Dr. Andrew Weil recently posted about the absorption of chemicals from food wrappers and food prep utensils. If a food touches or is cooked in something coated with chemicals, can we wind up with some of it in our systems?
It turns out that yes we can.
I’m going to quote Dr. Weil here …
When investigators from the U.S. Centers for Disease Control and Prevention (CDC) measured levels of the chemical perfluorooctanoic acid (PFOA) in the blood of more than 2,000 individuals aged 12 and older in the United States, they found traces of the compound in nearly everyone tested.
In addition to their use in greaseproof food wrappings, PFOA is used to manufacture Teflon and other stain- and stick-resistant materials including pizza boxes. Its presence in consumer goods has been a safety issue for some time. In June 2005, a scientific advisory panel to the U.S. Environmental Protection Agency (EPA) identified PFOA as a “likely carcinogen” but drew no conclusions as to whether products containing it pose a cancer risk to humans. Animal studies have identified four types of tumors in rats and mice exposed to PFOA.
This is the kind of stuff that’s used in popcorn bags, teflon coated pans, and basically any food product that’s a little bit greasy. We’re talking processed foods here so basically everything is greasy!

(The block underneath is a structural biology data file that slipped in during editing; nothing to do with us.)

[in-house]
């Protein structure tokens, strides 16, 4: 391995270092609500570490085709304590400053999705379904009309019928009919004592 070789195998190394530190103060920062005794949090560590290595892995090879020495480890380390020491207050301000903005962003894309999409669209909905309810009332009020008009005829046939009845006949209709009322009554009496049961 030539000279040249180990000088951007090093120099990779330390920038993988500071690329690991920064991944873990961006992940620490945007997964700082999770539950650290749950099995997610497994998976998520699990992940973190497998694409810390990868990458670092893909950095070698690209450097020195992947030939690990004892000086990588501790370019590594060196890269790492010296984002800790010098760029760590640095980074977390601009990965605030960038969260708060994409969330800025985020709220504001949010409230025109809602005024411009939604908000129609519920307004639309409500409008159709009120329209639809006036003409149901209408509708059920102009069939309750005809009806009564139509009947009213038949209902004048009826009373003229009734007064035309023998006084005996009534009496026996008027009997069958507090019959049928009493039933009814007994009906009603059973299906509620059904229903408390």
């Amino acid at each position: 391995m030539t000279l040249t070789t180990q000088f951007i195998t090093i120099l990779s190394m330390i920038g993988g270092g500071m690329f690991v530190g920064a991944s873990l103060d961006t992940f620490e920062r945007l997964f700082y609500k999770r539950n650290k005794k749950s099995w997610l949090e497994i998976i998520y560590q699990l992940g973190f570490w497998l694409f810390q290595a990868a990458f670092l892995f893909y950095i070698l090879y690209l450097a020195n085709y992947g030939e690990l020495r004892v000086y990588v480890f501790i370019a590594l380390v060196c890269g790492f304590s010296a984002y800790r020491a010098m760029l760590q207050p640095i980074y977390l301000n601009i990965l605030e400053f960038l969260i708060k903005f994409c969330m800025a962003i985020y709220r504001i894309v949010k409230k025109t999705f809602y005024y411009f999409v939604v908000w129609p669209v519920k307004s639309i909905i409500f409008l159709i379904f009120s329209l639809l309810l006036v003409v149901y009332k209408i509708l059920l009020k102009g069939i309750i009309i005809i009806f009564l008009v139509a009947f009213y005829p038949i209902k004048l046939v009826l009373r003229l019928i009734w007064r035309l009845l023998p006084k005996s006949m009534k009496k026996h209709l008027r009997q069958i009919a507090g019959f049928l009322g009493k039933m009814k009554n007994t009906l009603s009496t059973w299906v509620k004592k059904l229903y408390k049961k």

There has been some progress; Dr. Weil notes that the EPA has worked with some manufacturers and eight companies have committed to removing PFOAs from packaging by 2015. Also, DuPont has agreed to remove this chemical from all of its products by 2015 except Teflon. You know, the stuff that lines your pans?! Nice.
How do you avoid ingesting PFOAs? Stop buying processed foods and throw your Teflon-coated pans in the trash. I did years ago and never looked back. Once the cooking surface starts to break down (you’ll see scratches in the pan), then basically it’s going into your body. Maybe even before you see the scratches, too.
Of course everyone says it “appears” to be safe, but why treat yourself like a guinea pig when you don’t have to? Shop the perimeter of the grocery store, stay away from anything with a shelf-life, and cook at home as much as you can.
What do you think? Is this overly dramatic or something of real concern? Do you think PFOAs should be banned from being in close contact with all foods? How attached are you to your nonstick frying pan? Let me know your thoughts.